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People Are Calling Out Donald Trump for Claiming He Was First in His Class at Penn With the Most Perfectly Savage Hashtag

People Are Calling Out Donald Trump for Claiming He Was First in His Class at Penn With the Most Perfectly Savage Hashtag
Tuan Mark/Getty Images

President Donald Trump once said he "heard" that he was first in his class at the University of Pennsylvania, but has declined to release any of his academic records.

The Daily Pennsylvanian has confirmed that, while Trump finished his undergraduate degree at the university's Wharton business program, his name doesn't appear on the school's dean's list or on the list of students who received academic honors in his class of 1968.

"I recognize virtually all the names on that list," 1968 Wharton graduate Stephen Foxman said, "and Trump just wasn't one of them." (Another classmate pointed out that that there was no indication on the 1968 Commencement Program that Trump graduated with any honors.)

Once the story dropped, George Conway, a frequent Trump critic and the husband of presidential counselor Kellyanne Conway, said that Trump is a "summa cum liar."

And just like that, a new hashtag was born.

Ron Ozio, a University of Pennsylvania spokesperson, said the school cannot release the academic records of alumni other than to confirm date of graduation, degree and major.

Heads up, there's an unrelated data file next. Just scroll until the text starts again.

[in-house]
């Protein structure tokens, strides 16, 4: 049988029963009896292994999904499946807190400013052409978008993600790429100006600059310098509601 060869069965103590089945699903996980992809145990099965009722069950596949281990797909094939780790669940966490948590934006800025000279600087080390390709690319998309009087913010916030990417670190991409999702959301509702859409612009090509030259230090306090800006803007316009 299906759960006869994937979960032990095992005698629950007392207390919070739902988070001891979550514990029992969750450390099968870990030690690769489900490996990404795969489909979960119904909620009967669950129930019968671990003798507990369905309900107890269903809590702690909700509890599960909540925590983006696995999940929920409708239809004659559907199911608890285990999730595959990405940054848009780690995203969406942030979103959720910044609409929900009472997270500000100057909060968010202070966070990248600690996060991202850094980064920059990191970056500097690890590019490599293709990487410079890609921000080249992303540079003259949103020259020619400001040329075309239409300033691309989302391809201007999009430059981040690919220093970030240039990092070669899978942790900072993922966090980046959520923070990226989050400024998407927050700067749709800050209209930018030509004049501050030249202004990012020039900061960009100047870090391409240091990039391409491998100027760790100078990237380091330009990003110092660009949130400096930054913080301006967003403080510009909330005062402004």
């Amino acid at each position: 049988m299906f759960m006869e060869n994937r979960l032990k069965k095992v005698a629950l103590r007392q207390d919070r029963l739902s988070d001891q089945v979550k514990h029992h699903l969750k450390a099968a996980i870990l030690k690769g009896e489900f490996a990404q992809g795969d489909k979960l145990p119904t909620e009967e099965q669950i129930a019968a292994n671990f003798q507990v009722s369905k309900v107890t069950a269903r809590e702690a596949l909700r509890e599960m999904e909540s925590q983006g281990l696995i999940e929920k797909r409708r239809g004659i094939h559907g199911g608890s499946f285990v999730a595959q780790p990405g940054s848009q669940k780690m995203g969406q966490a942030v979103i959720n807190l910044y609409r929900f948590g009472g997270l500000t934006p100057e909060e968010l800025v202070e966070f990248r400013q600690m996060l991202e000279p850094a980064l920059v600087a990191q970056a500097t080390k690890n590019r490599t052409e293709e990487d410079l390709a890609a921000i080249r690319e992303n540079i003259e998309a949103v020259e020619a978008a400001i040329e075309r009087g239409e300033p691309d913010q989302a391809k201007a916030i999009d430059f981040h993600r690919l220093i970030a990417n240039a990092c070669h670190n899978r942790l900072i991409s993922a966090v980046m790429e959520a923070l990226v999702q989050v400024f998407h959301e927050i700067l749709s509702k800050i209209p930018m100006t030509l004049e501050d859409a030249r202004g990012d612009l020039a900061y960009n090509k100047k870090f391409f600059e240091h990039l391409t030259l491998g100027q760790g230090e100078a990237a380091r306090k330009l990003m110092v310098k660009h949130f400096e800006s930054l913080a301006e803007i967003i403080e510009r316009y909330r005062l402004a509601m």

"[This] does not change because an alumnus is famous or holds a public position," he said in a written statement.

Yesterday, The Washington Postpublished a story which appears to confirm former Trump attorney Michael Cohen's testimony before the House Oversight and Reform Committee. Cohen said that Trump ordered him "to threaten his high school, his colleges and the College Board to never release his grades or SAT scores" as part of an effort to defend Trump's reputation.

Cohen says he threatened schools not to release Trump's

Evan Jones, the former headmaster of the New York Military Academy, recalled that in 2011 superintendent Jeffrey Coverdale "came to me in a panic because he had been accosted by prominent, wealthy alumni of the school who were Mr. Trump's friends" who had asked him to bury Trump's academic records.

Coverdale confirmed that this happened, and said that he refused to comply:

"I was given directives, part of which I could follow but part of which I could not, and that was handing them over to the trustees. I moved them elsewhere on campus where they could not be released. It's the only time I ever moved an alumnus's records."

Coverdale did not disclose where he hid Trump's records and declined to identify the individuals who'd ordered him to pull Trump's academic records:

"I don't want to get into anything with these guys. You have to understand, these were millionaires and multimillionaires on the board, and the school was going through some troubles. But to hear, 'You will deliver them to us?' That doesn't happen. This was highly unusual."

The order came just days after Trump challenged former President Barack Obama to "show" his own academic records to prove he'd been "a terrible student."

Trump, who for years used the "birther" conspiracy to suggest Obama was a foreigner despite evidence to the contrary, kept this up into the following year.

Trump told The Post during his 2016 campaign that he "did very well under the military system. I became one of the top guys at the whole school." He declined to release his academic records, saying: "I'm not letting you look at anything."